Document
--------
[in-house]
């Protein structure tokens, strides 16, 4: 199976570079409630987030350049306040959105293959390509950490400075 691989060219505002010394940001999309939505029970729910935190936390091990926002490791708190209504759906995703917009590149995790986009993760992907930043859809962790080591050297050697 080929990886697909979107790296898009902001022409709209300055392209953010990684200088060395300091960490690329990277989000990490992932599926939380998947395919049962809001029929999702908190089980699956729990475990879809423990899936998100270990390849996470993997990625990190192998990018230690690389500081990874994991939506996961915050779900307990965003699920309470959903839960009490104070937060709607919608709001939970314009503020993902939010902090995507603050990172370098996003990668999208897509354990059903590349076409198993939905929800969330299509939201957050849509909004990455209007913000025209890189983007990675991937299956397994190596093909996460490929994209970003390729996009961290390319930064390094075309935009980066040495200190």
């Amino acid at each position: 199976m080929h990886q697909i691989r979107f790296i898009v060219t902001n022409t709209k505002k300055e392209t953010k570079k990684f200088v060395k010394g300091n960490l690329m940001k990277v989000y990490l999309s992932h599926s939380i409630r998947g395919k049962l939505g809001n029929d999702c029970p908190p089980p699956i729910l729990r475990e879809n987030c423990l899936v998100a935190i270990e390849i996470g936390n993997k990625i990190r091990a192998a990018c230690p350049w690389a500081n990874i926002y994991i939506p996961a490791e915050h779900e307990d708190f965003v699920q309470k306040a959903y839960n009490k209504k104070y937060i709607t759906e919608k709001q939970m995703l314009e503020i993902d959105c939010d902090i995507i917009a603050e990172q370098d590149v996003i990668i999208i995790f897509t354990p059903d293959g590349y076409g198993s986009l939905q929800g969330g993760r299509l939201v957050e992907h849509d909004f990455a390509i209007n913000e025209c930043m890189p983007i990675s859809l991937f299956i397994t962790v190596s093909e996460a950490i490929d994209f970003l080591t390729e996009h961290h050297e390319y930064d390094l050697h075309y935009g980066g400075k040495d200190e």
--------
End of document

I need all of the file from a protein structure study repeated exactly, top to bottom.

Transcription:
[in-house]
């Protein structure tokens, strides 16, 4: 199976570079409630987030350049306040959105293959390509950490400075 691989060219505002010394940001999309939505029970729910935190936390091990926002490791708190209504759906995703917009590149995790986009993760992907930043859809962790080591050297050697 080929990886697909979107790296898009902001022409709209300055392209953010990684200088060395300091960490690329990277989000990490992932599926939380998947395919049962809001029929999702908190089980699956729990475990879809423990899936998100270990390849996470993997990625990190192998990018230690690389500081990874994991939506996961915050779900307990965003699920309470959903839960009490104070937060709607919608709001939970314009503020993902939010902090995507603050990172370098996003990668999208897509354990059903590349076409198993939905929800969330299509939201957050849509909004990455209007913000025209890189983007990675991937299956397994190596093909996460490929994209970003390729996009961290390319930064390094075309935009980066040495200190």
């Amino acid at each position: 199976m080929h990886q697909i691989r979107f790296i898009v060219t902001n022409t709209k505002k300055e392209t953010k570079k990684f200088v060395k010394g300091n960490l690329m940001k990277v989000y990490l999309s992932h599926s939380i409630r998947g395919k049962l939505g809001n029929d999702c029970p908190p089980p699956i729910l729990r475990e879809n987030c423990l899936v998100a935190i270990e390849i996470g936390n993997k990625i990190r091990a192998a990018c230690p350049w690389a500081n990874i926002y994991i939506p996961a490791e915050h779900e307990d708190f965003v699920q309470k306040a959903y839960n009490k209504k104070y937060i709607t759906e919608k709001q939970m995703l314009e503020i993902d959105c939010d902090i995507i917009a603050e990172q370098d590149v996003i990668i999208i995790f897509t354990p059903d293959g590349y076409g198993s986009l939905q929800g969330g993760r299509l939201v957050e992907h849509d909004f990455a390509i209007n913000e025209c930043m890189p983007i990675s859809l991937f299956i397994t962790v190596s093909e996460a950490i490929d994209f970003l080591t390729e996009h961290h050297e390319y930064d390094l050697h075309y935009g980066g400075k040495d200190e």